Nonprofit Translation of “Knowing Your Audience”

Finally getting around to converting some of these Google Doc notes into a coherent blog post. First up, “Knowing Your Audience,” a Saturday morning panel of six guys from the online music and film sharing biz, including Seesmic’s Loic Le Meur.

To me, there’s not much difference between selling your own music and convincing folks to contribute to your cause. It’s about engaging supporters and building a fan base (aka, community). Below are some rough, but slightly edited, highlights:

There is layer of people who are as passionate about playing the music you love as you are about your music. (Nonprofit translation: There is a layer of people who are as passionate about supporting your cause as you are about your work/mission/organization.)

People not only want to hear music and see the art, they want to know the artist. They want to talk to them. Deepak Chopra sold 14 million copies of his book. He doesn’t need to talk to his fans but he does it because it makes a difference and reaches new people. It’s not about technology, it’s about people connecting. (Nonprofit translation: People not only want to contribute to your cause, they want to know the people behind the cause. That includes people who benefit from this work, as well as the staff/members who execute)

The idea behind cultivating “true fans” is that people need to feel like they’re not just a transaction for the moment, but that they’re really part of your family. (No translation needed. ‘Nuff said.)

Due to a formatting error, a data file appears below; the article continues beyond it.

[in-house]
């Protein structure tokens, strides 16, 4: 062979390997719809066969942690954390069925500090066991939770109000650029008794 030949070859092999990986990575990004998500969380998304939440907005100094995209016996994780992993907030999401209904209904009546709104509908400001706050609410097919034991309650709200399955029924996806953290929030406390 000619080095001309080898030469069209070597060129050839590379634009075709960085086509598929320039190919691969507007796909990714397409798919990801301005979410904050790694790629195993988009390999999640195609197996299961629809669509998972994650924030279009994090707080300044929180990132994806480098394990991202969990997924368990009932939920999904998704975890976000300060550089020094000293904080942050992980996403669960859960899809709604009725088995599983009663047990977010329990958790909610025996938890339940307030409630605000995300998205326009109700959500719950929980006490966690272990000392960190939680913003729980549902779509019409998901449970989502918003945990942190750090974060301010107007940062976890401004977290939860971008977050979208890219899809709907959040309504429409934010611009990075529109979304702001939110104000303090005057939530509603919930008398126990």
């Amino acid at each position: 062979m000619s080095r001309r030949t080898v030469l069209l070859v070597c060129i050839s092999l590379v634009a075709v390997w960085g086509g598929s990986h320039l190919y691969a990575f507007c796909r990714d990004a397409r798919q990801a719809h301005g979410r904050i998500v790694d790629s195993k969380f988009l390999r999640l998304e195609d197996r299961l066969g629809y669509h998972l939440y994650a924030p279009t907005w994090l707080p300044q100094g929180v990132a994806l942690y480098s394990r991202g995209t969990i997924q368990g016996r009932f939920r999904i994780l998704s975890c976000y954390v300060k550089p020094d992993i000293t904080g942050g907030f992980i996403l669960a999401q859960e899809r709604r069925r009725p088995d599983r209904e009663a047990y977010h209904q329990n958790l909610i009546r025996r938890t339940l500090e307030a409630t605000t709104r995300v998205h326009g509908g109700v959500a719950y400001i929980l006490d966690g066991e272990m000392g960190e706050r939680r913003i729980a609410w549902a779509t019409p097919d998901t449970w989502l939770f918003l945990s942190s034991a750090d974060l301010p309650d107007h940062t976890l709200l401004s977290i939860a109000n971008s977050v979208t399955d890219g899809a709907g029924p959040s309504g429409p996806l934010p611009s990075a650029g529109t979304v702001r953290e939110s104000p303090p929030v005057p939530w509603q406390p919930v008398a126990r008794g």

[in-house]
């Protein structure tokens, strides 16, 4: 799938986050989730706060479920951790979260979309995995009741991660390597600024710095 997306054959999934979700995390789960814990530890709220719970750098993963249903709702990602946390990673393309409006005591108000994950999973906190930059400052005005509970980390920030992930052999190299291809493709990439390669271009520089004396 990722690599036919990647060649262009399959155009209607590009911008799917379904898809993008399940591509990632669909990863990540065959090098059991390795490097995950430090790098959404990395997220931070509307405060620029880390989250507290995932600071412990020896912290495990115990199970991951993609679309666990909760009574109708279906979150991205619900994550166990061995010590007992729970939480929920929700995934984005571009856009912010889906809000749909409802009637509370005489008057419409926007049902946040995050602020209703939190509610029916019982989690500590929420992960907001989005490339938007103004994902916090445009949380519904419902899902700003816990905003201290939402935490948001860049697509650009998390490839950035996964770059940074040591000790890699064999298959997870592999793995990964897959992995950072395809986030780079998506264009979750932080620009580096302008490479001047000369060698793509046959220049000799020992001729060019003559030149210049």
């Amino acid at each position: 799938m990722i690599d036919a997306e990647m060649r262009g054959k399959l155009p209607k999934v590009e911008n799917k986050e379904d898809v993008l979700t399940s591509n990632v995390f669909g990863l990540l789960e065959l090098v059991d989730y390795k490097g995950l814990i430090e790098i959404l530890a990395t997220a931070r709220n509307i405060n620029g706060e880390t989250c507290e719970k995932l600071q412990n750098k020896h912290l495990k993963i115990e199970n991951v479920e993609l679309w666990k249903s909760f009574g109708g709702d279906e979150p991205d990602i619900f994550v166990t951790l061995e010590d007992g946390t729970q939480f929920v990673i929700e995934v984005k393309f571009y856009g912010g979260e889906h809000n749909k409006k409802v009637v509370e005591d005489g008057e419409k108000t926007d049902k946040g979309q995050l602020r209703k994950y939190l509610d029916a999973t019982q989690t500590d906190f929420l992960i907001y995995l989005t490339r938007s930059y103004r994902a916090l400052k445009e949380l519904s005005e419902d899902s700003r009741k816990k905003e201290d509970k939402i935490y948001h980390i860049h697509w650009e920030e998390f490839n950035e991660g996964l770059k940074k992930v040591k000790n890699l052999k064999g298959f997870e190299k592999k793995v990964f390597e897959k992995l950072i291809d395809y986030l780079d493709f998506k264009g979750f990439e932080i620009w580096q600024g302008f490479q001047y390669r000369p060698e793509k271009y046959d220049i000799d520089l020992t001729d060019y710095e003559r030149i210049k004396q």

How important are new, innovative marketing tools for pushing out content? McGlamery: Technology needs to make artist-to-fan interactions more natural. (Nonprofit translation: Your websites and social media properties need to facilitate natural collaboration and interactions between you and supporters)

Moral of the story: Gather your core fanbase, plan for day in court, pay attention to outcome and respond accordingly.

Also, check out Long Station’s notes from this same panel.


3 Responses

  1. Thanks for the notes link. I am very curious how many labels are also producing web content for their bands. I noticed BarNone’s web site links YouTube videos of their bands and myspace links. I wonder if some of the produced content came from the label instead of the band?

  2. Yeah, and it’s pretty easy to spot an imposter. Label-created Myspace and YouTube accounts are glaringly uniform. For example, this Bar/None band’s Myspace page is almost certainly label-produced:

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